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J Clin Oncol. 1995 Sep;13(9):2324-9.

Controlled clinical trial of interferon-gamma as postoperative surgical adjuvant therapy for colon cancer.

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Cedar Rapids Oncology Project Community Clinical Oncology Program, IA, USA.



The primary goal of this study was to assess the effectiveness of interferon gamma (IFN-gamma) to prevent tumor relapse following potentially curative surgery in patients with high-risk colon cancer. A secondary goal was to determine the effect of IFN-gamma on immune function and to correlate alterations in immune parameters with survival.


Three to 4 weeks after undergoing resection of all known malignant disease, 99 patients with stage II, III, or IV colon cancer were randomly assigned to receive IFN-gamma 0.2 mg total dose by subcutaneous injection daily for 6 months or observation. Serial assessment of human leukocyte antigen (HLA)-DR expression and Fc receptors on peripheral-blood monocytes was conducted in 24 patients who received IFN-gamma and 27 control patients.


With a median follow-up duration of 59 months in patients still alive, there was evidence of a detrimental effect on time to relapse (P = .03) among patients who received IFN-gamma. There was no significant difference in patient survival (P = .12). This study has sufficient power to rule out a 25% reduction in death rate for patients who received IFN-gamma (P < .05). Significant enhancement of immune function was observed in patients treated with IFN-gamma as measured by HLA-DR expression (P < .01) and Fc receptors (P < .001) on peripheral-blood monocytes.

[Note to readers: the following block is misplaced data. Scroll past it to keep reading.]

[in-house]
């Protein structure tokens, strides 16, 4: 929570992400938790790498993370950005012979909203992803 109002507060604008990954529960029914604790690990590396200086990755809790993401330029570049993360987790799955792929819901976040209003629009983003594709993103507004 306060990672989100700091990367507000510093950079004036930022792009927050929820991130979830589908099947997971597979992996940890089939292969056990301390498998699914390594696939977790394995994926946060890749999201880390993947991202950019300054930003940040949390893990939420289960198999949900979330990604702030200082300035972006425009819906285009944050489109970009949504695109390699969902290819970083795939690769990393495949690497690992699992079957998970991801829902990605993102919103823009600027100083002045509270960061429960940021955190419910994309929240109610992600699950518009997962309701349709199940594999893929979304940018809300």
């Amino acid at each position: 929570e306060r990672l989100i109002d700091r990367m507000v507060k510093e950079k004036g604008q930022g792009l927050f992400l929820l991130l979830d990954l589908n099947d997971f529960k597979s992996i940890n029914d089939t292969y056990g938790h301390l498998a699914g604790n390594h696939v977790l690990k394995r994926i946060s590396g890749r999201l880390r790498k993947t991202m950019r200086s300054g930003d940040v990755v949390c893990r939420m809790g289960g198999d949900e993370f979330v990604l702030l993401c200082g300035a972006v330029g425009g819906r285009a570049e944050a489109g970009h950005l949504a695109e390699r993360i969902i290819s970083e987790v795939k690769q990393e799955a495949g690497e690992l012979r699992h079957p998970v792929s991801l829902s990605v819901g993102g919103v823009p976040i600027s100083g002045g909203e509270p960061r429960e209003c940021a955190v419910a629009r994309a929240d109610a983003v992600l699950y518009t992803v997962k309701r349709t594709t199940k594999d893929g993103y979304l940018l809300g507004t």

This study effectively rules out any clinically meaningful benefit for IFN-gamma as surgical adjuvant treatment for patients with high-risk colon cancer. Although significant enhancement of nonspecific immune function was seen with this dosage administration schedule of IFN-gamma, this was not associated with any demonstrable antitumor effect.

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